Reading and Writing Flash Memory Using Delta Sigma Modulation
Type of Culminating Activity
Master of Science in Electrical Engineering
Electrical and Computer Engineering
R. Jacob Baker
The state of a flash memory cell, whether it is a logic high or low, is determined by sensing the current through the cell.[1-3] Today's common design practice is to convert the current to a voltage and then use a differential amplifier or latch to determine whether the flash memory cell has been programmed or erased.[1-9] The differential amplifier or latch scheme for data sensing has a major shortcoming; it is sensitive to process variations and noise, demanding wide threshold voltage margins between the programmed and erased memory cell states. As a result, programming and erase times are long, and it is difficult to store more than one bit of data per memory cell.
This thesis presents a new and improved sense amplifier design based on delta sigma modulation. Flash cell current is converted from analog to digital using a one-bit ΔΣ modulator. The delta sigma modulator cancels out noise and outputs an accurate measurement of average cell current. The data conversion circuitry is simple and less sensitive to noise and process variations, with less margin required between programmed and erased states. This new design approach leads to both more precise sensing and more economical memory chips.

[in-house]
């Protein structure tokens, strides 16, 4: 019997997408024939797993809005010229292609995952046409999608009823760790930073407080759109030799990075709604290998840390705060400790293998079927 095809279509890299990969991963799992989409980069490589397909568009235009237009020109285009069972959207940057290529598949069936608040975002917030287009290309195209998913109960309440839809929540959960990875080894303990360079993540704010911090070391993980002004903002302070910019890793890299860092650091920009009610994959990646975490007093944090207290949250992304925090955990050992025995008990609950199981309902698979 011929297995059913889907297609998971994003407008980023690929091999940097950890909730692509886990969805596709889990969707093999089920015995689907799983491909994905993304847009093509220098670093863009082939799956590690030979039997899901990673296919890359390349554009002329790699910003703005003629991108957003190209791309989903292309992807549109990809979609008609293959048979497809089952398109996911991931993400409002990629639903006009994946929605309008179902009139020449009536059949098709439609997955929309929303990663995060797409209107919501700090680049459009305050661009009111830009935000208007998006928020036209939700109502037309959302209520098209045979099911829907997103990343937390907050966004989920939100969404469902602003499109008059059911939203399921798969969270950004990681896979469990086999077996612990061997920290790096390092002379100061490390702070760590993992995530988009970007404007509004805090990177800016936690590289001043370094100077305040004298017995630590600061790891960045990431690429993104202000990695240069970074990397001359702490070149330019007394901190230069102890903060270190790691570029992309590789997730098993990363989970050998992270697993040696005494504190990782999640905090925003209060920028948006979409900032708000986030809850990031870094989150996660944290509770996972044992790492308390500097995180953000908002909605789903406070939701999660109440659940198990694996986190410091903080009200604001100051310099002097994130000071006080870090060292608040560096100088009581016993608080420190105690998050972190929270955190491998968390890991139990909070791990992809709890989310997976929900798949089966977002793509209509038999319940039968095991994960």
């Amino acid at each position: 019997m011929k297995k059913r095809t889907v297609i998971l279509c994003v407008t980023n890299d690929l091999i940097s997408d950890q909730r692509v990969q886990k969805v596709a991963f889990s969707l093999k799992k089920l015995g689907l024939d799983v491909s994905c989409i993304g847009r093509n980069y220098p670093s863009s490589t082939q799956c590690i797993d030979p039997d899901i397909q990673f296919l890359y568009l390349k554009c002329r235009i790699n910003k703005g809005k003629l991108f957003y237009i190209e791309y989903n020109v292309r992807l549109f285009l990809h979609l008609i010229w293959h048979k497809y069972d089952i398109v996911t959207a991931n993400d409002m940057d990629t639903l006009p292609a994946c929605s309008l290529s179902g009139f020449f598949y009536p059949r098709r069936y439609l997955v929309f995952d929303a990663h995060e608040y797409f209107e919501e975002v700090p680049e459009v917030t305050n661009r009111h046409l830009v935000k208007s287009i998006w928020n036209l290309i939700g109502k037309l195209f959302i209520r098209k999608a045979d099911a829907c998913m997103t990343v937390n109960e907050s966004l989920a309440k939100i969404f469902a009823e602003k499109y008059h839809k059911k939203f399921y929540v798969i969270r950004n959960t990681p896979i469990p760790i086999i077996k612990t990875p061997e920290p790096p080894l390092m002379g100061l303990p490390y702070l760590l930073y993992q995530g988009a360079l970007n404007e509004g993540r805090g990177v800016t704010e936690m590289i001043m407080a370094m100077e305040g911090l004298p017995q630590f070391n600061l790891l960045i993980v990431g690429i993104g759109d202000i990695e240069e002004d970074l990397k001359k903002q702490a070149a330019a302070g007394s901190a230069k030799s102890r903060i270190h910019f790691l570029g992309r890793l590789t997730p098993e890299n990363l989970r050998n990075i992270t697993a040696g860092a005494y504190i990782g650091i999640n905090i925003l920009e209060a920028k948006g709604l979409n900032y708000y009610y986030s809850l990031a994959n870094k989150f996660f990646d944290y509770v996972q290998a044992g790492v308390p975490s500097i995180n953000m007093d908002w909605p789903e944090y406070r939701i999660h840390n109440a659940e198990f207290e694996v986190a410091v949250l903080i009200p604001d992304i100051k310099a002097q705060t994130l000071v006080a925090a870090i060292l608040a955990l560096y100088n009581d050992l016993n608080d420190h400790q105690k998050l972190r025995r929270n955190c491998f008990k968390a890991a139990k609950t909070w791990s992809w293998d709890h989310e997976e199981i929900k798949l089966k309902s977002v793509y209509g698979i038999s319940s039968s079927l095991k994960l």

Taylor, Jennifer, "Reading and Writing Flash Memory Using Delta Sigma Modulation" (2004). Boise State University Theses and Dissertations. 524.